Post-traumatic growth amongst refugee populations

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The seventeen included studies suggest that post-traumatic growth can occur universally among refugee populations that have experienced trauma. However, there remained insufficient evidence to characterize the relationship between post-traumatic growth and post-traumatic stress symptoms.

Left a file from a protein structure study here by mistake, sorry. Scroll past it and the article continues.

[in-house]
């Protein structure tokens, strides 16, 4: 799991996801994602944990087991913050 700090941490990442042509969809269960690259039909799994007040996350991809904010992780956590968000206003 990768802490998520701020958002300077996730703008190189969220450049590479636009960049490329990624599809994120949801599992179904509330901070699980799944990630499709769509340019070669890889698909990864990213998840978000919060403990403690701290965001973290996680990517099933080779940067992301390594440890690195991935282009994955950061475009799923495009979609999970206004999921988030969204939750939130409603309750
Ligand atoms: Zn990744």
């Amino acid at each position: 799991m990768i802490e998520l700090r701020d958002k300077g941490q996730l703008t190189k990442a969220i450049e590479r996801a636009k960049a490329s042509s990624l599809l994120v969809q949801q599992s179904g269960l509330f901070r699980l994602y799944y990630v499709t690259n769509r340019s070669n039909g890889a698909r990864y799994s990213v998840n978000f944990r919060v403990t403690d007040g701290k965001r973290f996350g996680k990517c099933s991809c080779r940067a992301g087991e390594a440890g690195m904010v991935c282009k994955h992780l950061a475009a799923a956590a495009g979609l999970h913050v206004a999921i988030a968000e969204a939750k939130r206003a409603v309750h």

Post-traumatic growth refers to positive psychological changes, such as improved emotional well-being and resilience, that may occur in survivors of traumatic events. The authors aimed to systematically review and characterize the incidence of post-traumatic growth literature in refugees who have experienced adversity or trauma. The seventeen included studies suggest that post-traumatic growth can occur universally among refugee populations that have experienced trauma, regardless of cultural background or demographic factors. However, there remained insufficient evidence to characterize the relationship between post-traumatic growth and post-traumatic stress symptoms. In addition, a degree of low-quality evidence was found in support of narrative exposure therapy and other therapeutic models which promote post-traumatic growth in refugee populations. However, limitations of this systematic review include the over-reliance on cross-sectional design, the potential biases of self-report questionnaires, and the heterogeneity of the refugee populations studied. Future studies with either longitudinal or experimental designs are necessary to support potential therapeutic models.

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